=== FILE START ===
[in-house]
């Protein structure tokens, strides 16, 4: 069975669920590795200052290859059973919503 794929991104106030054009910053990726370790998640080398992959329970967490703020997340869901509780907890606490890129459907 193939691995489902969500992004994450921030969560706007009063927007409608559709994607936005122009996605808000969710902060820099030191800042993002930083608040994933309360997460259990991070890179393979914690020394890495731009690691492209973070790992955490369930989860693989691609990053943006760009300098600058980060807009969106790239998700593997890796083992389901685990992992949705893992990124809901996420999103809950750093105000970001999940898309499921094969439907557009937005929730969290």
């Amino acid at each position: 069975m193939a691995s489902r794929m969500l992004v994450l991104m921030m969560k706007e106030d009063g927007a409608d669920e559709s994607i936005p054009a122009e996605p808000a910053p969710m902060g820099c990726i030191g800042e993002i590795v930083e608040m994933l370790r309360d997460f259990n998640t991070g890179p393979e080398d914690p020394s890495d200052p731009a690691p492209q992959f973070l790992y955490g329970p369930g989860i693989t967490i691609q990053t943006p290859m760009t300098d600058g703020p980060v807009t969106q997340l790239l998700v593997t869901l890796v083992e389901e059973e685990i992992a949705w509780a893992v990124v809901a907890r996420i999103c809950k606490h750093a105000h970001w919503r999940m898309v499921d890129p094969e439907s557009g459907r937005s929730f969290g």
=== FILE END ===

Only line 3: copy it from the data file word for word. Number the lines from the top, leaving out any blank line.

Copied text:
């Amino acid at each position: 069975m193939a691995s489902r794929m969500l992004v994450l991104m921030m969560k706007e106030d009063g927007a409608d669920e559709s994607i936005p054009a122009e996605p808000a910053p969710m902060g820099c990726i030191g800042e993002i590795v930083e608040m994933l370790r309360d997460f259990n998640t991070g890179p393979e080398d914690p020394s890495d200052p731009a690691p492209q992959f973070l790992y955490g329970p369930g989860i693989t967490i691609q990053t943006p290859m760009t300098d600058g703020p980060v807009t969106q997340l790239l998700v593997t869901l890796v083992e389901e059973e685990i992992a949705w509780a893992v990124v809901a907890r996420i999103c809950k606490h750093a105000h970001w919503r999940m898309v499921d890129p094969e439907s557009g459907r937005s929730f969290g």